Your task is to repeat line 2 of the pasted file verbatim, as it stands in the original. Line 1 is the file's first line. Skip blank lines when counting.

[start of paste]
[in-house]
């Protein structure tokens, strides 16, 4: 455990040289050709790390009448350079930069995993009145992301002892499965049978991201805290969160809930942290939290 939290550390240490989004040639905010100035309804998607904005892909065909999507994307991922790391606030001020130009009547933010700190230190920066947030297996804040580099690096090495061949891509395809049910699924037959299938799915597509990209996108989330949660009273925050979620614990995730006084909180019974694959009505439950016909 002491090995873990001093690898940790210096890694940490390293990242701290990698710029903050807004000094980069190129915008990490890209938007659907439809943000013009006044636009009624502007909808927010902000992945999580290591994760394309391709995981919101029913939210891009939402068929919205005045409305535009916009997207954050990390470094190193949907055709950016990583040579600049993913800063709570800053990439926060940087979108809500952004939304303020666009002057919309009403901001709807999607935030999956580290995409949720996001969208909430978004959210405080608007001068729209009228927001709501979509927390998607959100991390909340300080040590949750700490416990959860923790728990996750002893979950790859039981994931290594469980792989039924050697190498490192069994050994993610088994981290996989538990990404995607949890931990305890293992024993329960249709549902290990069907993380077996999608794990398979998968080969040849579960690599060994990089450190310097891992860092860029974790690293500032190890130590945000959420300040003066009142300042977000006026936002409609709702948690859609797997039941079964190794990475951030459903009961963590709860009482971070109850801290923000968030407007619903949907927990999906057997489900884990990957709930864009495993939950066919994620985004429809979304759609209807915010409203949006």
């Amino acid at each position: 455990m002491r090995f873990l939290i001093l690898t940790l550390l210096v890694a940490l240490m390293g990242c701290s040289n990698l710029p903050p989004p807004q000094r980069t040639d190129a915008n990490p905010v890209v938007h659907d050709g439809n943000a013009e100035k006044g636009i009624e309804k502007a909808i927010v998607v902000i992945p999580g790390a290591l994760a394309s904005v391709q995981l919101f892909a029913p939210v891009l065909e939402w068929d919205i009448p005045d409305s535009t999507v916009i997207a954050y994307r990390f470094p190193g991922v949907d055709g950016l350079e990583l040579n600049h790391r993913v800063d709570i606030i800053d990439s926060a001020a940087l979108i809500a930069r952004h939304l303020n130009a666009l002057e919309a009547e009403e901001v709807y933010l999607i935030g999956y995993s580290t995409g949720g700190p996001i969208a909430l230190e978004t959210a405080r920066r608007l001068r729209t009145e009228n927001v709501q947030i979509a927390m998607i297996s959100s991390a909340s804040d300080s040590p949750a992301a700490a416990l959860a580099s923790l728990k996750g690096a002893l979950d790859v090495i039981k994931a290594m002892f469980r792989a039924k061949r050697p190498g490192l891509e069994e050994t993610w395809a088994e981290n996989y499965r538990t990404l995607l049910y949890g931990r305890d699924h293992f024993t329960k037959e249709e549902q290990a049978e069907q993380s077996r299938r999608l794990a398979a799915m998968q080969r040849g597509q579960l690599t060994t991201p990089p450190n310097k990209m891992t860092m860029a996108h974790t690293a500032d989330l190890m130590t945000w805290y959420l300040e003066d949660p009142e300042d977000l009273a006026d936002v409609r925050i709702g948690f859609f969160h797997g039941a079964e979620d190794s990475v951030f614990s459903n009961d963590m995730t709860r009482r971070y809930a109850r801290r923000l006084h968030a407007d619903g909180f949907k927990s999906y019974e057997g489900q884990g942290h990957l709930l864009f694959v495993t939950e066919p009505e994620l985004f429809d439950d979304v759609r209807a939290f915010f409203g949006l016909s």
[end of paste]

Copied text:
């Protein structure tokens, strides 16, 4: 455990040289050709790390009448350079930069995993009145992301002892499965049978991201805290969160809930942290939290 939290550390240490989004040639905010100035309804998607904005892909065909999507994307991922790391606030001020130009009547933010700190230190920066947030297996804040580099690096090495061949891509395809049910699924037959299938799915597509990209996108989330949660009273925050979620614990995730006084909180019974694959009505439950016909 002491090995873990001093690898940790210096890694940490390293990242701290990698710029903050807004000094980069190129915008990490890209938007659907439809943000013009006044636009009624502007909808927010902000992945999580290591994760394309391709995981919101029913939210891009939402068929919205005045409305535009916009997207954050990390470094190193949907055709950016990583040579600049993913800063709570800053990439926060940087979108809500952004939304303020666009002057919309009403901001709807999607935030999956580290995409949720996001969208909430978004959210405080608007001068729209009228927001709501979509927390998607959100991390909340300080040590949750700490416990959860923790728990996750002893979950790859039981994931290594469980792989039924050697190498490192069994050994993610088994981290996989538990990404995607949890931990305890293992024993329960249709549902290990069907993380077996999608794990398979998968080969040849579960690599060994990089450190310097891992860092860029974790690293500032190890130590945000959420300040003066009142300042977000006026936002409609709702948690859609797997039941079964190794990475951030459903009961963590709860009482971070109850801290923000968030407007619903949907927990999906057997489900884990990957709930864009495993939950066919994620985004429809979304759609209807915010409203949006």